Companies out there that enjoy exporting their goods and all the benefits that come with it may want to take a look at the Bureau of Industry and Security’s recent proposed changes to the Export Administration Regulations (EAR) (You can find them in 78 Fed. Reg. 55664 (Sep. 11, 2013)). If you’re meticulous and diligent enough to reacquaint yourself with the Federal Register, you would see that BIS is tightening its grip around those shadowy “persons” listed on the Unverified List (UVL) by creating additional requirements for U.S. exporters.
Under current regulations, the UVL lists entities in foreign countries that were parties to past export transactions where a pre-license check or post-shipment verification could not be carried out for reasons outside the control of the U.S. government. For example, the U.S. government may be prevented from conducting a verification due to a lack of cooperation by a host government authority, the end user, or the ultimate consignee. Furthermore, entities may find their names on the UVL if: a) BIS is unable to verify the existence or authenticity of the end user, intermediate consignee, ultimate consignee or other party to an export transaction or, b) they are affiliated with a person on the UVL due to ownership, control, position of responsibility, or other affiliation or connection in the conduct of trade or business. When a company subject to U.S. laws finds that a participant in one of their transactions is listed on the UVL, this issupposed to raise a red flag. The company is then required to use due diligence to inquire about the suspect entity and verify that the transaction does not violate the EAR.
BIS is now proposing to reign in these elusive unverified “persons,” entities, or whatever they are, with new amendments to the EAR that would:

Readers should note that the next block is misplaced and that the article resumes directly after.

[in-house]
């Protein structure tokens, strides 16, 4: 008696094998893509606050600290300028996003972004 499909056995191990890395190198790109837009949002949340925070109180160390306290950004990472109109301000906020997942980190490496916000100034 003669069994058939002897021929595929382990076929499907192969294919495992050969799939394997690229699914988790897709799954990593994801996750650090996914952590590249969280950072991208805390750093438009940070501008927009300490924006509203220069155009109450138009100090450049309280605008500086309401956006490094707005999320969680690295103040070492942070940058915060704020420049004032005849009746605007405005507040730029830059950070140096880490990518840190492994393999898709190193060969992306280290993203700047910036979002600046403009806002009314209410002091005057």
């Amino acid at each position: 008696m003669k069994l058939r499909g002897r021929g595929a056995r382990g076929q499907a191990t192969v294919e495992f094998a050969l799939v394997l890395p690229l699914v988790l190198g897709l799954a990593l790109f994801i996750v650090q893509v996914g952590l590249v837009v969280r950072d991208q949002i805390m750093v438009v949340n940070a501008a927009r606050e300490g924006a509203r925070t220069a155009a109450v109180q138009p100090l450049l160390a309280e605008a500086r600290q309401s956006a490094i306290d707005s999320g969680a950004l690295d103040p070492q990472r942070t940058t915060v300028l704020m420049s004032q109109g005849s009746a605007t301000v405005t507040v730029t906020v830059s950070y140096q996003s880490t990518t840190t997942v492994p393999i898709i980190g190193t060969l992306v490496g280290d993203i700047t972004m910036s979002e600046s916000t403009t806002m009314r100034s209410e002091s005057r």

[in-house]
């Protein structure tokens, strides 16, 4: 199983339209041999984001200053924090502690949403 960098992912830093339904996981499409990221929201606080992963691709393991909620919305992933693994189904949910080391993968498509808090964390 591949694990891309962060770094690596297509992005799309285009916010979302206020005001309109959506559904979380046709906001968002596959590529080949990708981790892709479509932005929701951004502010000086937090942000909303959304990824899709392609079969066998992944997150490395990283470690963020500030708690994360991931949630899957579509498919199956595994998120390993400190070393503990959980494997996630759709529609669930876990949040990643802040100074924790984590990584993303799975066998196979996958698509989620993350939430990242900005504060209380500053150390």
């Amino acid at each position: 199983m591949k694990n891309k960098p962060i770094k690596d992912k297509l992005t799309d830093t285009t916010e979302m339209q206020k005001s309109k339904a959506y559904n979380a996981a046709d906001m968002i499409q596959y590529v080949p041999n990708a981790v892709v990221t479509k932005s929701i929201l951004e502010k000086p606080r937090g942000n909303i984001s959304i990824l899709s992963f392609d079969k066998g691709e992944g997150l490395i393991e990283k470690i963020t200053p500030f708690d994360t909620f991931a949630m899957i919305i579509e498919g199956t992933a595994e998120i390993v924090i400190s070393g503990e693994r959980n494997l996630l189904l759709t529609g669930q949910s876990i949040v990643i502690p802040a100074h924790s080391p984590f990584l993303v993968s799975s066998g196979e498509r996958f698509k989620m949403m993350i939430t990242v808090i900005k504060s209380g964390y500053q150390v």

- Require exporters to file an Electronic Export Information (EEI) for all exports subject to the EAR where entities listed on the UVL are involved in the transactions, even if a particular transaction is otherwise exempt from reporting;
- Suspend the use of license exceptions for exports, re-exports, and transfers (in-country) involving entities listed on the UVL;
- Requiring entities listed on the UVL to provide exporters, re-exporters, and transferors an end-user statement before proceeding with a transaction. This end-user statement would have to also certify the end-use and country of ultimate destination, while also consenting to an end-use check by the U.S. government; and
- Providing procedures to request removal or modification of a UVL entry within the EAR.
The proposed changes would also establish criteria for listing an entity on the UVL. Examples of why an entity may find itself on the UVL include being unable to demonstrate the disposition of items during an end-use check or inability to show the existence or authenticity of the subject during an end-use check. However, foreign parties who prevent the completion of an end-use check through their failure to cooperate can find themselves on the Entity List rather than the UVL. Furthermore, mere affiliation with an entity on the UVL would no longer be basis for adding foreign persons to the UVL without some other justification.
These proposed changes are designed to strengthen the ability of BIS to verify the bona fides, or proof of authenticity, of the parties to a transaction involving the export, re-export, or transfer of goods subject to the EAR, while also allowing BIS more visibility into those transactions where the bona fides cannot be ascertained. This has several impacts on exporters, the most obvious among them being that exporters will have to do more work. No longer will “due diligence” be enough, the vague fancy lawyer way of saying just enough work to show that you tried. Instead, exporters will have to do exactly what BIS is asking them to do or face the possibility of falling on some awful export control list themselves.
The new rules now outline concrete obligations for exporters who will need to familiarize themselves with the new requirements. U.S. companies should review and revise their procedures to deal with the proposed changes to the rules around the Unverified List parties. Additionally, given BIS’ tightening grip around dealings with unverified parties, it may be worth assessing your company’s overall compliance with BIS regulations on restricted parties. By examining current practices and preparing for the new more stringent requirements, companies can brace themselves for the upcoming changes. Foreign companies dealing in U.S.-origin goods will also want to pay heed to the new requirements and make sure they are complying with U.S. export control laws, especially those related to maintaining proper documentation, in order to avoid becoming “unverified.”